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Reconstruction of peripheral trigeminal nerve of the mandible in pediatric patients using long-span nerve allografts
Michael Miloro, MD, DMD, FACS, University of Illinois at Chicago, Chicago, IL; Northwestern Memorial Hospital, Chicago, IL and John R Zuniga, DMD, MS, PhD, University of Texas Southwestern, Dallas, TX

Purpose: Mandibular resection for benign pathology may require removal of bone, teeth, soft tissue, and inferior alveolar nerve (IAN). This study was designed to determine if immediate IAN allograft reconstruction in conjunction with mandibular resection and primary reconstruction can provide functional sensory recovery (FSR) in the pediatric age group.

Methods: Inclusion of pediatric subjects (age 8 -18) requiring mandibular resection for benign pathology resulting in discontinuity of the IAN, with a nerve allograft length of 45-70 mm. MRSC sensory testing was performed before and at 3, 6, and 12 months postsurgically. A positive control group consisted of pediatric subjects who had mandibular resection with IAN discontinuity without nerve reconstruction.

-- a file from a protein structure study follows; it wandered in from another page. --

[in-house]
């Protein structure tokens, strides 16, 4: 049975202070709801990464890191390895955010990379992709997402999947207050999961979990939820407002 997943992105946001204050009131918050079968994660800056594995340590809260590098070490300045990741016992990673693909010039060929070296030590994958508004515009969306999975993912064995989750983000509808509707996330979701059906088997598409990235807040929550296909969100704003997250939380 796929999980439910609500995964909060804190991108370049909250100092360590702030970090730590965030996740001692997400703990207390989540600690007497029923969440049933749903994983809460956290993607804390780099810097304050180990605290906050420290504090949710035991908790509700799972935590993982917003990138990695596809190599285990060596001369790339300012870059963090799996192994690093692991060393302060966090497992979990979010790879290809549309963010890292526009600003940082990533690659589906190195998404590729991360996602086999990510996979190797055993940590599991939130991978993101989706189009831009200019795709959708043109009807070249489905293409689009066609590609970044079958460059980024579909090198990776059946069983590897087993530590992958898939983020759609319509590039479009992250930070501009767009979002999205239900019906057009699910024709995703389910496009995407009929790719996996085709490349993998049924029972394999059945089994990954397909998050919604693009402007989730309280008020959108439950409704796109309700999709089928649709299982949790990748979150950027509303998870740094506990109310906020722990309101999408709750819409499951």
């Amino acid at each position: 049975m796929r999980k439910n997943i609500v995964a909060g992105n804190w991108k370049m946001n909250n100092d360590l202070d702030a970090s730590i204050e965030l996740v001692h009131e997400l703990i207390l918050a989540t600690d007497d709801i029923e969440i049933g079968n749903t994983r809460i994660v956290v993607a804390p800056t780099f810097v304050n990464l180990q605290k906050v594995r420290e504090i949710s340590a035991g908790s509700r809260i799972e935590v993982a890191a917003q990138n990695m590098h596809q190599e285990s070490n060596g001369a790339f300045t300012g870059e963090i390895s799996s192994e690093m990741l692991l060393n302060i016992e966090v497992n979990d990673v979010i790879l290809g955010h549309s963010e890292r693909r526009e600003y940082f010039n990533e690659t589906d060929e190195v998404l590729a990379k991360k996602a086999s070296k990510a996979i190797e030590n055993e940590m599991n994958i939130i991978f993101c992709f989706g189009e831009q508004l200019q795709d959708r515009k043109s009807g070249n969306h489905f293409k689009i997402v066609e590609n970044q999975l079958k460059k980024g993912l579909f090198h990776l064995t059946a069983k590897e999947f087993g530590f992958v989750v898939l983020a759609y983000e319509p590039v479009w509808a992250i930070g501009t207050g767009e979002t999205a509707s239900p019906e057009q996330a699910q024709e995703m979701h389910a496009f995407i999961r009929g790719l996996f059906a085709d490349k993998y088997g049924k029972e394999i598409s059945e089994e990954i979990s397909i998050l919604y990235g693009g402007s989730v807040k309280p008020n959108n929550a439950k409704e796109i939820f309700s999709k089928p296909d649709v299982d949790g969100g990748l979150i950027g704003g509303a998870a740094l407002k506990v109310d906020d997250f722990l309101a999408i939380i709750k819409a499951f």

Results: Twenty subjects comprised the study group (nerve allograft) and 12 patients served as a positive control group (no nerve allograft). Data was available on 18 study, and 12 positive control, subjects. The study group had 7 males and 11 females, mean age 14.6 years (range 10-18); the positive control group had 6 males and 6 females, mean age 14.75 years (range 8-18). Specific pathology included ameloblastoma (60% in study group, 66% in positive control), central ossifying fibroma or variant (20% of study and 16% of positive control), and myxoma (15% of study and 16% of positive control). Mean allograft length was 63.75mm (range 45-70mm), with diameter of 2-4 mm. S4 values were present pre-surgically in all study and positive controls. In the study group, FSR (S3, S3+, S4) was achieved in 68.4% at 3 months, 88.2% at 6 months, and 100% at 12 months. In the positive control group no subject achieved FSR, with 83.3% anesthetic at 3 months with maximum of S2 in 33.3% at 12 months. There were no adverse events or pathologic recurrences during the study period.

Conclusions: Long-span nerve allografts are effective in restoring sensation to the lip and chin in dramatic fashion with 100% reaching FSR, while no subjects without nerve reconstruction achieved FSR. The data indicate that pediatric patients recover FSR sooner, and to a greater magnitude, than adults, based upon published data. IAN reconstruction for ablative mandibular resection in pediatric patients should be performed in the immediate reconstructive phase of treatment.


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